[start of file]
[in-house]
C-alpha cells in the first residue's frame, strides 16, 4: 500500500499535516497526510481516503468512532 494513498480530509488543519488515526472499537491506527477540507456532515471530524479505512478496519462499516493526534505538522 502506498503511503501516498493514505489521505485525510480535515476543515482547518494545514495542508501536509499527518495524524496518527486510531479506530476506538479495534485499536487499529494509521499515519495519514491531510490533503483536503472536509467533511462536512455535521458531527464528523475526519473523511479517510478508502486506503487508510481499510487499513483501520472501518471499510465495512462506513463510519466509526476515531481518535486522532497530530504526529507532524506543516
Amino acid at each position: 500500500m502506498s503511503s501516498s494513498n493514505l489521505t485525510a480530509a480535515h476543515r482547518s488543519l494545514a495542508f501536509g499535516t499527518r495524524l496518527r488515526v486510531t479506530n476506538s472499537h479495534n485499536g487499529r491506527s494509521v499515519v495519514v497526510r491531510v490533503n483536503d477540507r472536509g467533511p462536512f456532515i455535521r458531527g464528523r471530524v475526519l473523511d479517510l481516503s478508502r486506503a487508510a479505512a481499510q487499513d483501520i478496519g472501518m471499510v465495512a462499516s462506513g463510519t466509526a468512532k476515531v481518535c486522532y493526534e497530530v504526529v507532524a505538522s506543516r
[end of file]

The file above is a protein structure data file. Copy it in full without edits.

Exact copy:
[in-house]
C-alpha cells in the first residue's frame, strides 16, 4: 500500500499535516497526510481516503468512532 494513498480530509488543519488515526472499537491506527477540507456532515471530524479505512478496519462499516493526534505538522 502506498503511503501516498493514505489521505485525510480535515476543515482547518494545514495542508501536509499527518495524524496518527486510531479506530476506538479495534485499536487499529494509521499515519495519514491531510490533503483536503472536509467533511462536512455535521458531527464528523475526519473523511479517510478508502486506503487508510481499510487499513483501520472501518471499510465495512462506513463510519466509526476515531481518535486522532497530530504526529507532524506543516
Amino acid at each position: 500500500m502506498s503511503s501516498s494513498n493514505l489521505t485525510a480530509a480535515h476543515r482547518s488543519l494545514a495542508f501536509g499535516t499527518r495524524l496518527r488515526v486510531t479506530n476506538s472499537h479495534n485499536g487499529r491506527s494509521v499515519v495519514v497526510r491531510v490533503n483536503d477540507r472536509g467533511p462536512f456532515i455535521r458531527g464528523r471530524v475526519l473523511d479517510l481516503s478508502r486506503a487508510a479505512a481499510q487499513d483501520i478496519g472501518m471499510v465495512a462499516s462506513g463510519t466509526a468512532k476515531v481518535c486522532y493526534e497530530v504526529v507532524a505538522s506543516r